Coconut Oil As A True Science-Backed “Superfood”

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The word “superfood” has been thrown around a lot recently. One day it’s baby spinach saving the day. The next it’s kale to the rescue. Even chia seeds have garnered at least sidekick status!

But have you ever heard of about coconut oil being a superfood? My guess is that you probably haven’t… even though you should.

Because of the health benefits you’ll learn below, you’ll soon understand why it is as super as it gets.

[greybox] For the tl;dr folk that just want the coconut oil recommendation without the science, click here to go down to the conclusion section[/greybox]

What Exactly is in Coconut Oil?

For starters, coconut oil is made entirely of fat and very little else.

According to the US Department of Agriculture Nutrient Database, one tablespoon of coconut oil contains 117 calories, 13.60 grams of fat, no carbohydrates or proteins, and minuscule traces of vitamins and minerals if any at all.

Of its fat content, the fatty acids in coconut oil are almost all – approximately ~87% – saturated. The proportions of mono and polyunsaturated fatty acids pale in comparison to their saturated brethren.

87% saturated fatty acids?? Egads! Given all the bad mojo around the notion of saturated fats, there’s no way coconut oil can be actually healthy, right?

(Slight note: before going further, we should mention that there’s a difference between fatty acids and fats. Fats, also called triglycerides, are fatty acids that have been stored in the body. Fatty acids are what we consume in foods. We could go into it more, but that’s a discussion for another day.)

As it turns out, it is, and coconut oil is indeed very healthy.

Here’s where things get a little interesting.

Coconut Oil and MCFAs

While we most commonly classify fatty acids based on their levels of saturation (i.e. saturated, monounsaturated, polyunsaturated), fatty acids can be classified based on their molecular size and/or the length of their carbon chain. The length of carbon chain is an important consideration here because it is a key determinant in how the body will respond and process the fatty acid being consumed.

For the most part, almost all oils and fats (animal fats included) we consume are made of long-chain fatty acids, which have 16 or more carbons to their name.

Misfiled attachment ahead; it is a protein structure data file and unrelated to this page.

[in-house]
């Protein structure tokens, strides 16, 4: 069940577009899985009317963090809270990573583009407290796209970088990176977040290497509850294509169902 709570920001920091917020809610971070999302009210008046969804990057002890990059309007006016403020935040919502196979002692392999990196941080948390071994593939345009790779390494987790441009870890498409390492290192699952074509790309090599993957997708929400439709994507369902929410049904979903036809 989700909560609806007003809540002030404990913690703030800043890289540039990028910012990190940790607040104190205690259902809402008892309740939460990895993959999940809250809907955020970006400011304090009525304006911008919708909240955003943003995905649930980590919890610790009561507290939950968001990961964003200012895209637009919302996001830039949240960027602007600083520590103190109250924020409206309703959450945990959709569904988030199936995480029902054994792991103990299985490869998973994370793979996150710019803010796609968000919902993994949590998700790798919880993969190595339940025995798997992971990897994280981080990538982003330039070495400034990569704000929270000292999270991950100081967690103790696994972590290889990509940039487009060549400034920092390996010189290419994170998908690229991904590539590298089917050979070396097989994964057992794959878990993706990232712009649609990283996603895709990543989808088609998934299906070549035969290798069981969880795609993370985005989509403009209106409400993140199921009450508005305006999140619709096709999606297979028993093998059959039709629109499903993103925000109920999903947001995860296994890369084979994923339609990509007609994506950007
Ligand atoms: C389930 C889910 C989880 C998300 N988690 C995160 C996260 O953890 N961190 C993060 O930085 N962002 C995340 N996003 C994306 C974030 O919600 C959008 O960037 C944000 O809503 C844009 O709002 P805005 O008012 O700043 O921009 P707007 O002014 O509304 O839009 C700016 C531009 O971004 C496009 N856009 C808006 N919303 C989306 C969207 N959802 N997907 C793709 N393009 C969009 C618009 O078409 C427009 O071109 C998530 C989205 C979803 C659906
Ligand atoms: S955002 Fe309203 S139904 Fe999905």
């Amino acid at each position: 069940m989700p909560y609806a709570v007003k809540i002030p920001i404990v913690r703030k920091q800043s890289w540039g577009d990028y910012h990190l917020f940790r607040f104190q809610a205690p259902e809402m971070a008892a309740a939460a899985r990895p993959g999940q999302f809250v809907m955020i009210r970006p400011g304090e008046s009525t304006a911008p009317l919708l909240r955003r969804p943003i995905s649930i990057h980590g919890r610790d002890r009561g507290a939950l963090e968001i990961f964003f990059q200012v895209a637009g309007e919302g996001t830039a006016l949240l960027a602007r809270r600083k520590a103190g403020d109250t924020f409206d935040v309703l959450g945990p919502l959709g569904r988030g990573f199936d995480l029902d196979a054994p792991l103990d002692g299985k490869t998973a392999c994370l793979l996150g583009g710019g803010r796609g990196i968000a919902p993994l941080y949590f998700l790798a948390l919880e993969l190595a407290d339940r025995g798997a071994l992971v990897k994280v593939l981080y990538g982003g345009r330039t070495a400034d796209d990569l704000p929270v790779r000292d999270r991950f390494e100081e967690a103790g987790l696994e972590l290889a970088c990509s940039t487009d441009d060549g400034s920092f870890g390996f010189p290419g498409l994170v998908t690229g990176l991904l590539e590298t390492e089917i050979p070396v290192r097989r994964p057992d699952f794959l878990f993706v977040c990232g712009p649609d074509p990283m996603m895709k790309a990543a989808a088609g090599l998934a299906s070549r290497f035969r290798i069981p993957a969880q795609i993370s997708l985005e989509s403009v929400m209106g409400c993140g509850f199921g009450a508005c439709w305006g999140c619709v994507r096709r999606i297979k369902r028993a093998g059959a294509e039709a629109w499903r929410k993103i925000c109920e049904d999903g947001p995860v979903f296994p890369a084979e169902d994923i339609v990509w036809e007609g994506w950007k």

Coconut oil, on the other hand, has an exceedingly high quantity of medium-chain fatty acids, which have between 8 to 14 carbons to their name. For coconut oil, the dominant MCFA is lauric acid in particular. Also in coconut oil are capric acid, carpylic acid, myristic acid and palmitic acid.

Why does this matter, though? What is so great about MCFAs versus the more conventional LCFAs we consume?

There are so many that it deserves its own section.

Benefits of Coconut Oil

So as we mentioned before, coconut oil is mainly medium-chain fatty acids and a predominant source of lauric acid.

MCTs in coconut oil are metabolized differently from LCTs
Image by Me First Living

Here’s why this is important:

  1. MCFAs in general are harder to store in the body compared to LCFAs. As a result, diets with higher MCFAs and medium-chain triglyceride intake lead to higher energy expenditure and decreased adiposity. Translation: less likelihood of being overweight.
  2. Diets rich in virgin coconut oil are correlated to higher levels of HDL cholesterol (the good), lower LDL:HDL ratios, and promotes a reduction in waist size.
  3. Lauric acid, the primary MCFA present in coconut oil, has shown to have an antimicrobial effect on the spread of stomach viruses and other gastrointestinal issues.
  4. Increased consumption of virgin coconut oil (compared to other oils like soybean and copra) can be correlated to a heightened metabolism
  5. And, of course, there’s the ever famous observational study that found much lower levels of vascular diseases and issues in Polynesian cultures where coconut oil was a prominent component to their everyday diet (this study was the genesis behind the “coconut oil is healthy” notion)

And if that weren’t enough, coconut oil has been shown to be beneficial in other areas of body care as well:

  1. Applying virgin coconut oil as a topical cream can improve the healing of wounds
  2. Coconut oil can improve hair health and reduce protein loss in both undamaged and damaged hairs

And really, the list could go on and on.

Long story short, coconut oil is pretty awesome.

But Wait… Not All Coconut Oil is Created Equal

Despite the fantastic benefits that coconut oil can bring, there is an unfortunate caveat to the tale.

As with any food item that is mass produced, there are the good kinds of coconut oil, and there are the less-good (but still good) kinds.

As a starting point, it’d be a good starting point to separate the good from the better into two buckets. There’s the virgin coconut oils and then there’s the refined types.